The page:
ATTACK OF THE OBSESSIVE MANAGERS These hard-driving, detail-oriented types would seem most likely to succeed at lean and mean. Think again.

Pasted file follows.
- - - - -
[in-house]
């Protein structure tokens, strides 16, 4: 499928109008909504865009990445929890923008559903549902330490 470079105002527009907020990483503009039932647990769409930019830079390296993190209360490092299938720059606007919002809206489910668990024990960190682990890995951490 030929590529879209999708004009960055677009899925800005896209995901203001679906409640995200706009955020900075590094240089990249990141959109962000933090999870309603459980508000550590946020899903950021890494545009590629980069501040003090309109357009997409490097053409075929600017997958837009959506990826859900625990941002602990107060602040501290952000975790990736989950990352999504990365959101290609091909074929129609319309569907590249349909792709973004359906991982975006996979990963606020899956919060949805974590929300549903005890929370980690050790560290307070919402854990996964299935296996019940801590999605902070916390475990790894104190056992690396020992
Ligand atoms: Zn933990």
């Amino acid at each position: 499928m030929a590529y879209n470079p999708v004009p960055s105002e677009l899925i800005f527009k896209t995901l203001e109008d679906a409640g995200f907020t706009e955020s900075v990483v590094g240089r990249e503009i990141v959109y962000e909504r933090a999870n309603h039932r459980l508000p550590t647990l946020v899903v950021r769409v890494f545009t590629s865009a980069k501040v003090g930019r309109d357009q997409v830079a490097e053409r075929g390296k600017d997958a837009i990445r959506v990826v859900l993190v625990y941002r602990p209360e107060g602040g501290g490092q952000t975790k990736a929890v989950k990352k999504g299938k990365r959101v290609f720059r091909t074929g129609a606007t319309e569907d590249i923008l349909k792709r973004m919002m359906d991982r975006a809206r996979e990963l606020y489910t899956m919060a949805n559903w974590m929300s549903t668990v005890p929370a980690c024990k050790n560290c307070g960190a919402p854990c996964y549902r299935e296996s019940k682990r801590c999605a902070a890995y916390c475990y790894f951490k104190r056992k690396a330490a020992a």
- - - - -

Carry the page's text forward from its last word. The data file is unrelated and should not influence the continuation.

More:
(FORTUNE Magazine) – At companies where cost cutting has become the watchword, the obsessive manager may well be crawling out of the woodwork and into the limelight. Watch him pounce: ''Ah yes, Gengerschneck, in reviewing your latest expense report I noticed that you took an $8 cab ride from the airport when a bus was available for a mere $3 . . . So what if it was four in the morning?'' See him interact with subordinates: ''This concludes our weekly 2 P.M. meeting. In 15 minutes we'll get together for our weekly 4 P.M. meeting to discuss the results of our 2 P.M. meeting.'' Hear his battle cry: ''Is everybody busy?'' Who is this guy -- or, less frequently, this gal? Well, say the psychologists, he looks suspiciously like just your Everyday Joe, but one whose obsessive tendencies are perhaps a tad further developed than most. The psychologists then break into a snit of qualifications: Almost everyone is a bit obsessive, they aver; we all have those little routines we use to get ourselves organized, such as putting a glass of water by the bed every night. Some of us even use small, superstitious gestures to ward off anxiety, knock wood. In other words, be careful, buster, about using obsessive as a pejorative. Details, details. Let's not be inaccurate, but let's not be coy either. ''Obsessive behavior is widespread among executives,'' says Dr. Leon Salzman, a Washington, D.C., psychoanalyst and arguably the foremost U.S. authority on the subject. The tough part, of course, is distinguishing the harmless variety from the excessive stuff that can thoroughly screw up individuals and organizations. While no expert will hazard the opinion that obsessiveness is on the increase, psychologists who know the corporate scene observe that a cost-cutting milieu offers an especially rich opportunity for folks so minded to do their fussy thing. In many outward respects, the obsessive-to-a-fault may seem the answer to an employer's prayer. He works long hours, attends to details, and sets high standards for himself. Look beneath the hyperkinetic appearance, however, into what he's actually working on, and you're likely to find trivia. What makes this character ruinous as a manager is that he imposes the same ill-directed demands on subordinates as on himself. Consider what psychologists call his sense of time urgency. The obsessive starts out desperately concerned that his own time not be wasted. Upon becoming a boss, he extends this to a relentless concern that his minions not be wasting their time either. ''When one of these types gets loose, he may tell people to keep a log, to make a note every few minutes of what they're doing 'just so I can get an idea how we do our work,' '' observes Frank Landy, - a professor at Penn State and a specialist in the psychology of work behavior. ''That's b.s. He's going to look over their shoulder.'' The obsessive manager is usually more concerned that his people make sure of every detail than he is that the details add up to anything of value to the business. Expert after expert bears witness to the obsessive's immersion in the inconsequential -- gimcrack administrative procedures, grunt work of the kind that got him promoted long ago, the amassing of petty factoids. By interminably sifting the data, the obsessive also avoids making decisions. ''One reason people do this at the managerial level is that they can't do the big stuff,'' argues James Wilson, a psychologist at the University of Pittsburgh. ''Big stuff like weighing strategies, charting the right direction, developing people on the job, knitting people together.'' According to the experts, the obsessive acts the way he does -- driven, repetitious, and fussy -- principally to ward off anxiety. What he's anxious about, they say, is a loss of control. If he loses control, something terrible will happen -- he just knows it. He will be judged, found wanting, and exposed as a failure. Some experts trace the problem back to parents who were hypercritical and not supportive of the child's efforts to become independent. Well, if you got an A, why not an A+? ''To become an obsessive, you have to have an obsessive parent,'' says Dr. Salzman. Dyed-in-the-wool Freudians invoke childhood struggles over toilet training that continue to haunt the obsessive years later. ONE OF THIS leads to terrific interpersonal skills. Indeed, when it comes to controlling everyone, some of the breed apparently can't bring themselves to do it face to face. Says Patrick Vann, a professor of business administration at the University of Colorado: ''The obsessives I've seen tend to cluster at opposite ends of a spectrum. Either they stay away from people or they're the type who, if someone isn't performing up to snuff, will step forward with a large foot to let him know about it.'' Howard Bratches, a headhunter with the Thorndike Deland firm, describes the executive style of the loners: ''They want their own elevators. They don't accept any calls unless they know exactly what the caller wishes to discuss. They have secretaries help keep them above the fray. They develop intricate reporting systems, but in the long run become so insulated that they don't know what's going on right under their noses.'' Obsessive managers at the other end of the spectrum ''become compulsive about interacting with colleagues, briefing superiors, or requiring reports from subordinates,'' notes Randall Dunham, a University of Wisconsin professor of management. They hold lots of meetings. ''They need constant approbation,'' Dr. Salzman explains. ''Most of the time they don't have any warm relationships, but they're constantly pressing for closeness. These are the guys who go out and buy friends.'' One reason they don't have many friends, particularly among their subordinates, is that big foot. Your garden-variety obsessive, because he never quite learned to handle aggressiveness, can easily get a bit, well, sadistic, to use the technical term. Abraham Zaleznik, a Harvard Business School professor and psychoanalyst, observes, ''If a corporation is in a mode where cost containment is paramount, it's a field day for someone who has a lot of sadism in his nature.'' The trouble is, his particular brand of cost cutting may not work all that well. Penn State's Landy tells why: ''He will come in and set up an enormously elaborate set of rules and procedures. Subordinates will conclude the problem is now under the boss's control, not theirs.'' Their halfhearted compliance only frustrates the boss's need for control, Landy notes. ''The manager will say, 'These people are acting like children.' Then he'll put on more controls.'' Dunham of Wisconsin tells of consulting for an organization whose different groups were trying to cut costs. Group leaders who weren't obsessive tended to say things like ''Let's get creative and find good ways even if the results don't show up right away.'' In contrast, obsessive group leaders, with typical obsessive negativism, killed any ideas whose effects wouldn't be reflected in the numbers immediately. Dunham says the nonobsessives turned out to be better at saving money. Other liabilities attach to having an obsessive in charge. If the necessity to change overtakes the organization, this guy, wedded to doing things the same way again and again, will be about the last soul you'll want in the wheelhouse. No risk-taker he, and no creative type. His subordinates won't be either, if they know what's good for them. One consolation: While the man's obsessiveness may seem almost unbearable to people in the organization, it's probably even harder on him. There's a strong likelihood that he will have a Type A coronary-prone personality, with / all the other stress-related illnesses and possibilities for burnout that such high-tension flesh is heir to. Brittle, living in terror of being found out, he can never be comfortable in his skin, as the French say. What usually causes an obsessive to turn himself in for therapy, clinicians report, is his inability to enjoy his work, or his wealth, or anything else. Ah, you say, but this guy is my boss. What to do? First, as the psychologist Harry Levinson suggests, try to figure out whether Himself's current obsessive behavior is part of his character or merely, as the pros say, situational. If he's just anxious about some passing threat, the behavior may pass too. He may even be amenable to the observation that he has been a little bit preoccupied with the small stuff of late. If, on the other hand, you conclude that it's part of his makeup, then ''you will have to adapt or adjust to unacceptable demands on yourself with reasonable good will,'' Dr. Salzman counsels. Or start circulating your resume. Other experts suggest trying to channel his obsessiveness into areas where it will do the least harm. At a minimum, Emory University's Roderick Gilkey advises, speak to him in terms he will understand: I think if we do it that way, boss, we'll have better control of the project. AND WHAT, just possibly, if it is you who are becoming an eensy bit too obsessive? You may want to use a test suggested by Richard Huseman, chairman of the management department at the University of Georgia: Do you ask subordinates how their current assignment is to be done, or do they ask you? If they keep coming to you for guidance, you may be too caught up in the details. Try to figure out what's making you anxious and how you might respond to it. Yes, yes, there are real threats out there. Much Japanese behavior, for example, looks suspiciously obsessive. Maybe it works for them. Once you understand the type, though, you can rise to the higher challenge -- competing with the obsessives of this world without acting like one.